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3-Food: Dutch study: Starlink protein stimulated antibodies in lab rats

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-------------------------------- GENET-news --------------------------------

TITLE:  Dutch study: Starlink protein stimulated antibodies in lab rats
SOURCE: United Press International, edited and sent by Agnet, Canada
DATE:   October 29, 2000

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Dear GENET-news readers,

for more informations on EPA actions and meetings concerning the Starlink 
canola see:
(3 Day Science Advisory Panel Meeting on Bt Plant Pesticides scheduled for 
October 18-20 in Arlington VA)
and other related EPA web pages. Up to now I could not find the mentioned 
Dutch study at the EPA web pages.


Hartmut Meyer


Dutch study: Starlink protein stimulated antibodies in lab rats

CHICAGO, -- StarLink, planted on just 352,000 acres and representing just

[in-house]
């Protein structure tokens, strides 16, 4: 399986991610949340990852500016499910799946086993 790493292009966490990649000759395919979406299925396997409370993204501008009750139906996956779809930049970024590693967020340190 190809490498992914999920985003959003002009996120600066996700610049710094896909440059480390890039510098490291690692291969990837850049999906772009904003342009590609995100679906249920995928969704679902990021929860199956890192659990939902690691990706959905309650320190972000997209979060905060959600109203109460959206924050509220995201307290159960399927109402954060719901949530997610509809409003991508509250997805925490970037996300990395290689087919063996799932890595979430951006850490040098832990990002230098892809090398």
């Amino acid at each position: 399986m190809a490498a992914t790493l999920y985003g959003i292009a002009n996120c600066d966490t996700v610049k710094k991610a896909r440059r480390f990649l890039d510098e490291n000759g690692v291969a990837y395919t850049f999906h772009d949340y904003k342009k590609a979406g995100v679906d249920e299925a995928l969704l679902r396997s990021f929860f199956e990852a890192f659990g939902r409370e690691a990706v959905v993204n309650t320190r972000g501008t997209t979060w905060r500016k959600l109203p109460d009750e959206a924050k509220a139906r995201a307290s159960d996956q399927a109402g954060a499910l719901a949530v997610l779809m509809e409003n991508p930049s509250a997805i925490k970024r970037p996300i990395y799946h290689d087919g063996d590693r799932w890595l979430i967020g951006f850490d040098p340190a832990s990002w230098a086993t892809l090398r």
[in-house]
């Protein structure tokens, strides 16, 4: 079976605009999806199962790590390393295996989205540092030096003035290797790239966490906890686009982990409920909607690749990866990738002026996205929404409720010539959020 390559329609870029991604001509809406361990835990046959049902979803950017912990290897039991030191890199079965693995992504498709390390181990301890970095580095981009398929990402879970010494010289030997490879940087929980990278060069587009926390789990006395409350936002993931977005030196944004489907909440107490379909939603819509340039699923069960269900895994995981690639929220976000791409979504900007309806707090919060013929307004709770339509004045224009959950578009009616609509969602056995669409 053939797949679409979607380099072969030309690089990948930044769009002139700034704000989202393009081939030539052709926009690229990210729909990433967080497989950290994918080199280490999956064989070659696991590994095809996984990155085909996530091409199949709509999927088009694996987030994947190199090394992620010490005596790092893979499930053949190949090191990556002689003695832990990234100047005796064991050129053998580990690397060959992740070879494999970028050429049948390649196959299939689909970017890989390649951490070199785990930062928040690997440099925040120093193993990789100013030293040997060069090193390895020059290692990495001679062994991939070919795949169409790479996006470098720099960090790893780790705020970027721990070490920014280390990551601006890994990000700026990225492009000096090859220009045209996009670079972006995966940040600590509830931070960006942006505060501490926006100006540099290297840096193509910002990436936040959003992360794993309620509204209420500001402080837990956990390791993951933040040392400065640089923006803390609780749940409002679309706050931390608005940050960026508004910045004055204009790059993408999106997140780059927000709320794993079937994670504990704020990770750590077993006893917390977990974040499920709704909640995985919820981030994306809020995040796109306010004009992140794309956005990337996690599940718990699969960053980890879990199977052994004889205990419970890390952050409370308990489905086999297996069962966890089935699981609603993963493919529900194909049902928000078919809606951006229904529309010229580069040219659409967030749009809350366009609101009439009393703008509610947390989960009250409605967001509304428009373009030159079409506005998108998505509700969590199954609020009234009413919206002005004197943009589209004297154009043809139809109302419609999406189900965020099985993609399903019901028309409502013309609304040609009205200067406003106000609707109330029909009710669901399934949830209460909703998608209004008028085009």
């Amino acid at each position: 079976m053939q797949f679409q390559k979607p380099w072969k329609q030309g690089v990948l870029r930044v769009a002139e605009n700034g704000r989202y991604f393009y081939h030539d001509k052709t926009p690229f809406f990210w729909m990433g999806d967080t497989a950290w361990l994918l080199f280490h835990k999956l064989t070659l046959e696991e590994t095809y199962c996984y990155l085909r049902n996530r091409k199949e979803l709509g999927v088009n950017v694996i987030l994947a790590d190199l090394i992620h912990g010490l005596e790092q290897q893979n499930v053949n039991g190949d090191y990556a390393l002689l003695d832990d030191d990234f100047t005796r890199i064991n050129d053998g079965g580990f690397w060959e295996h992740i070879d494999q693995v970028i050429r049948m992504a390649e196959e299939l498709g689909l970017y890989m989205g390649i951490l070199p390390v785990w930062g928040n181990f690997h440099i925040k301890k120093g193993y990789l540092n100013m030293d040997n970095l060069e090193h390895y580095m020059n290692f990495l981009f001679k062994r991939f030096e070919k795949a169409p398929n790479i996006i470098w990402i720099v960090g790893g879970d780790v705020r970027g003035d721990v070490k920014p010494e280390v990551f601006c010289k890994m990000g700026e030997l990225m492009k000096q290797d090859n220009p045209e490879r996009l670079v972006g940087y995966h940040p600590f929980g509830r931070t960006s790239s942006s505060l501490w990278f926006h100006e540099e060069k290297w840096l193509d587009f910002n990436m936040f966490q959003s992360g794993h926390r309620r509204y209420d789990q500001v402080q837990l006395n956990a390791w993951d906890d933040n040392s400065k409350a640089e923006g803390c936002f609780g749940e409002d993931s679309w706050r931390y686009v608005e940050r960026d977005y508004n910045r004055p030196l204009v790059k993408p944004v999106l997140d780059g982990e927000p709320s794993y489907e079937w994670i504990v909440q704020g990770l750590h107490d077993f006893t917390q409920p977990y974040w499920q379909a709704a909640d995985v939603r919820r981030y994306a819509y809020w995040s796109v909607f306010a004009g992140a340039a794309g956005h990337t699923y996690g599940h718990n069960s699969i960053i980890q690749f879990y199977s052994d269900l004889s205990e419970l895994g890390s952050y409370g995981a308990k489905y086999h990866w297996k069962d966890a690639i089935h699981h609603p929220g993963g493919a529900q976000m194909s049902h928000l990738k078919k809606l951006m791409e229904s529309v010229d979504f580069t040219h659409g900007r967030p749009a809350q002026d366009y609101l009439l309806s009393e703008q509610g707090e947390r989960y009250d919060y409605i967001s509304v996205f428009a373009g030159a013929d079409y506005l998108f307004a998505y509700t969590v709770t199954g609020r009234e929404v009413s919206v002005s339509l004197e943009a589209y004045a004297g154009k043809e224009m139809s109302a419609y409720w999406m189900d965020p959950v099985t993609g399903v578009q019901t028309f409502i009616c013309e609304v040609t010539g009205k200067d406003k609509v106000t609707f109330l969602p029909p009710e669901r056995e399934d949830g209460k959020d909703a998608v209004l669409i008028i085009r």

0.5 percent of the 10.4 billion bushel U.S. corn crop, was, according to 
this story, supposed to be just for animal feed or industrial use. Susan 
Hazen, deputy director of the EPA's Office of Pesticide Programs, was 
quoted as saying that new Aventis data, "suggests three ways of looking at 
the problem. First, they don't believe Cry9C is an allergen. They also 
suggested that even if it is an allergen, it would be present at such low 
volume that it would not be able to trigger an allergic response. You need 
a certain level. Their third argument is that for something to become a 
food allergen it has to be present long enough in the food supply for 
people to build up potential for an allergic reaction."

Hazen was cited as saying that all known food allergens exhibit certain 
characteristics, including stability under heat and a lack of 
digestibility, and unlike other biotech proteins that are digested within 
seconds. Cry9C can hang around for 30 minutes.

At a meeting Oct. 20 of the EPA's Scientific Advisory Panel, Dutch 
scientist Hubert Noteburn was cited as presenting a study indicating rats 
fed StarLink begin producing antibodies. Hazen said she had not yet 
examined the data but that it would be taken into consideration in 
examining Aventis' request. Hazen said the conditional registration granted 
Aventis in 1997 for StarLink made it clear it was the company's 
responsibility to track its corn and keep it out of the food supply.

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